Blakeewoode History, Family Crest & Coats of Arms
It was in the Scottish/English Borderlands that the Strathclyde-Briton people first used the ancient name Blakeewoode. It was a name for someone who lived in Ayrshire, but interestingly, the name Blakeewoode may also be derived from the Old English words blaec, which means black, and wudu, which means wood, and indicates that the original bearer lived near a dark, wooded area.
Early Origins of the Blakeewoode family
The surname Blakeewoode was first found in Ayrshire (Gaelic: Siorrachd Inbhir Àir), formerly a county in the southwestern Strathclyde region of Scotland, that today makes up the Council Areas of South, East, and North Ayrshire, where they held a family seat from ancient times.
One of the first records of the family was of Robert Blakwode, a native of Scotland, who was discharged from prison in London as he was unjustly arrested in 1384. Later, Andrew Blackwud, was bailie of Perth in 1532 and Adam Blackwood was one of the Privy Council of Mary Queen of Scots. 
Early History of the Blakeewoode family
This web page shows only a small excerpt of our Blakeewoode research. Another 196 words (14 lines of text) covering the years 1327, 1500, 1549, 1581, 1539, 1613, 1539, 1614, 1797 and are included under the topic Early Blakeewoode History in all our PDF Extended History products and printed products wherever possible.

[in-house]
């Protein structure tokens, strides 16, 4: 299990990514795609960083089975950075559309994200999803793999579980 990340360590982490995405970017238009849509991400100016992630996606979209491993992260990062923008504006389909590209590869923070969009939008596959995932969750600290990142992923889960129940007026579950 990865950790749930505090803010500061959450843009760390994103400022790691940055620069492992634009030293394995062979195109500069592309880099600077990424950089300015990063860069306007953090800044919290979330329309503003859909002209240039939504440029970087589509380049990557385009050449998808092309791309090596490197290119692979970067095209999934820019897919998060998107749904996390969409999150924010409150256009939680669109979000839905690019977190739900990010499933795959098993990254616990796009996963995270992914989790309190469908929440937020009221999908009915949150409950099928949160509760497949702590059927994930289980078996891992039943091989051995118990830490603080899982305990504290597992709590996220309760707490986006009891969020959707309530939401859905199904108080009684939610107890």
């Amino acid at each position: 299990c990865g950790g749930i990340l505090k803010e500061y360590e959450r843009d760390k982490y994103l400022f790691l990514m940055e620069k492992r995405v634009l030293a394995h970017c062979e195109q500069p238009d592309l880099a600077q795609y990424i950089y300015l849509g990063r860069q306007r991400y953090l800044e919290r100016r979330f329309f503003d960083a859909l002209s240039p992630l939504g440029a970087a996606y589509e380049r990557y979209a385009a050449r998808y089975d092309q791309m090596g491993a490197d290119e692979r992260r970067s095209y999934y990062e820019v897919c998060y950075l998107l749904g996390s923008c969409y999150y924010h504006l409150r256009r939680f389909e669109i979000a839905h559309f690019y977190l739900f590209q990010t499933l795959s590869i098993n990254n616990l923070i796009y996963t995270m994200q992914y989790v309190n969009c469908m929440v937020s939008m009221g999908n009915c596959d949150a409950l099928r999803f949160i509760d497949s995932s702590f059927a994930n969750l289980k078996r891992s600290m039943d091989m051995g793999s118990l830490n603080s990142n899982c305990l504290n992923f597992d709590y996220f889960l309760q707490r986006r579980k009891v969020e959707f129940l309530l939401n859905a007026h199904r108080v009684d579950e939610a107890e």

Blakeewoode Spelling Variations
Scribes in Medieval Scotland spelled names by sound rather than any set of rules, so an enormous number of spelling variations exist in names of that era. Blakeewoode has been spelled Blackwood, Blackwode, Blakewood, Blaikwood, Blackewood and many more.
Early Notables of the Blakeewoode family (pre 1700)
Notable amongst the family at this time was Adam Blackwood (1539-1613), Scottish writer having descended from a family in good circumstances, and was born at Dunfermline in 1539. "His father, William Blackwood, was slain in battle before the son reached his tenth year, and his mother did not long survive the loss of her...
Migration of the Blakeewoode family to Ireland
Some of the Blakeewoode family moved to Ireland, but this topic is not covered in this excerpt.
Migration of the Blakeewoode family
The number of Strathclyde Clan families sailing for North America increased steadily as the persecution continued. In the colonies, they could find not only freedom from the iron hand of the English government, but land to settle on. The American War of Independence allowed many of these settlers to prove their independence, while some chose to go to Canada as United Empire Loyalists. Scots played essential roles in the forging of both great nations. Among them: the Blackwoods who settled in Swain's Island, Newfoundland, and moved to the mainland to Bona Vista Bay in the early 19th century; Ebenezer Blackwood settled in Bona Vista in 1826.
The motto was originally a war cry or slogan. Mottoes first began to be shown with arms in the 14th and 15th centuries, but were not in general use until the 17th century. Thus the oldest coats of arms generally do not include a motto. Mottoes seldom form part of the grant of arms: Under most heraldic authorities, a motto is an optional component of the coat of arms, and can be added to or changed at will; many families have chosen not to display a motto.
Motto: Per vias rectas
Motto Translation: By right ways.